The main reason behind the massive popularity of these events is their appeal to a much wider audience than professional combat sports. MMA, boxing, and other martial arts mostly attract people with serious interest in martial arts. But if you throw some big celebrity names into the mix, it will attract martial arts lovers who want to see a fight and people that watch solely for the sensation. 

Is that a good or a bad thing? Opinions vary, so let’s take a look at the facts.

Positives of celebrity fights

No matter your opinion on organized celebrity fighting, its impact on the combat sports industry has positive elements. For instance, there is a significant rising trend in the number of martial arts practitioners over the last several years. Moreover, the overall revenue of the martial art and combat sports industry is rising steadily each year.

Celebrity fights and social media development are huge factors in that rise. Professional fighters are not only athletes anymore. They make even more money as influencers, promoting ways of life on social media and reaching far more people than just martial arts enthusiasts.

People enjoy being a part of the community that comes with embracing the lifestyle fighter-celebrities endorse: healthy living, working out, learning how to defend yourself, and developing confidence among other things.

So, even if KSI and Paul, or Robinson and Paul, aren’t real martial artists, their involvement in combat sports is appealing to people that quite possibly never had an interest in martial arts before. As The Fight Club founder Ryan Kavanaugh said, “the guys that watch boxing will watch boxing, and the guys that watch spectacle will watch the spectacle.” Combat sports are entertainment as much as they are martial arts, a view which ultimately leads to greater interest in martial arts.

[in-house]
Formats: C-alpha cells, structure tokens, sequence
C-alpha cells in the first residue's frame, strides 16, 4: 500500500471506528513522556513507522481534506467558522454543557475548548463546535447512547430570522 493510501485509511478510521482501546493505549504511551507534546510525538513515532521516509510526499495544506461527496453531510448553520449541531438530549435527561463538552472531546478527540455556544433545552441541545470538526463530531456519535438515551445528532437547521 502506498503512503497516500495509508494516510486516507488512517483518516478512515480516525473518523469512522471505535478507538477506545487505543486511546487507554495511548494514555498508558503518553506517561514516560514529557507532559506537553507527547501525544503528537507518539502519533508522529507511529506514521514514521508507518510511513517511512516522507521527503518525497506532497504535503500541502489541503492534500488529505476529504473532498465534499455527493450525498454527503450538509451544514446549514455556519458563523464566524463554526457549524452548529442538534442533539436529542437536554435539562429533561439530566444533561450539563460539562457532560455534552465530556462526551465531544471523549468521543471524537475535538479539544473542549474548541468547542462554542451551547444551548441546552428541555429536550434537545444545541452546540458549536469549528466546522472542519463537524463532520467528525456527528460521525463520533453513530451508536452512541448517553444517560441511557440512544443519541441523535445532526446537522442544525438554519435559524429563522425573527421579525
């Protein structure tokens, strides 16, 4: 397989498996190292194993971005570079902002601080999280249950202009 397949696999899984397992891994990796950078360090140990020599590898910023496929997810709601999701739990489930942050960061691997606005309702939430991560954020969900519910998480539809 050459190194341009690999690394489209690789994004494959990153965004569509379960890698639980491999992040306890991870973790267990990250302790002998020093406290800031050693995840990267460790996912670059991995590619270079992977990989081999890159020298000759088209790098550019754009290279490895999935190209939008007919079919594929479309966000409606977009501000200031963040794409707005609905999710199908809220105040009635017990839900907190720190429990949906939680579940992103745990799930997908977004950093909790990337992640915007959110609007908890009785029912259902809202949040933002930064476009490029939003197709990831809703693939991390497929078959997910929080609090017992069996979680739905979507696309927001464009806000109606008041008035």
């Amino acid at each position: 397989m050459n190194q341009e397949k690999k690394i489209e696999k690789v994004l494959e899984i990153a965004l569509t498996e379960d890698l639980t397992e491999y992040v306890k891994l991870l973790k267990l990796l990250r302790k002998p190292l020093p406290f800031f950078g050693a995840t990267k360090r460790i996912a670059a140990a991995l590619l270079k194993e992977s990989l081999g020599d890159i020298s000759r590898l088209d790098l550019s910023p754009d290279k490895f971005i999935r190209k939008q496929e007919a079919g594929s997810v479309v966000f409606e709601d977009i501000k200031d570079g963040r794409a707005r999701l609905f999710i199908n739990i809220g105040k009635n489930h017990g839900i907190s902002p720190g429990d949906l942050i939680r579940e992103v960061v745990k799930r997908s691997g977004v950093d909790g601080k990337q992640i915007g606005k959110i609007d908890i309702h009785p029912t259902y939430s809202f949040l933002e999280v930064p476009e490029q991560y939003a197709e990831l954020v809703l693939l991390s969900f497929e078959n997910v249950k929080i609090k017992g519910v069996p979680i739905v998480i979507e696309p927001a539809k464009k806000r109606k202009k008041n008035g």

Adding to the entertainment point, just take a look at what Conor McGregor did for MMA, the UFC, and the martial arts community in general. Love him or hate him, his out-of-the-octagon shenanigans and showmanship made him the overwhelmingly highest-paid MMA fighter in history and a huge attraction to mixed martial arts.

Shenanigans (@thenotoriousmma/Instagram)

Of course, he was a great fighter in his prime, but what made McGregor so famous was his ability to sell his fights. That’s why UFC events headlined by McGregor were four out of the top five events on UFC’s all-time highest PPV sales and six out of the 10 best-selling events. 

The second highest martial arts PPV event of all-time also belongs to McGregor. His crossover fight with the boxing legend Floyd Mayweather hit 4.3 million buys, falling short only to “The Fight of the Century” (Mayweather vs. Pacquiao/4.6m PPV buys).

McGregor has almost 40 million Instagram followers. Only Khabib Nurmagomedov comes close to that with 27 million, proving that McGregor’s showmanship paid off.

The successes of McGregor and The Fight Club promotions prove that people are interested in the entertainment of fighting as much as they are in martial arts themselves. If celebrity fights are getting more people to watch and/or practice martial arts, it’s hard to argue against them.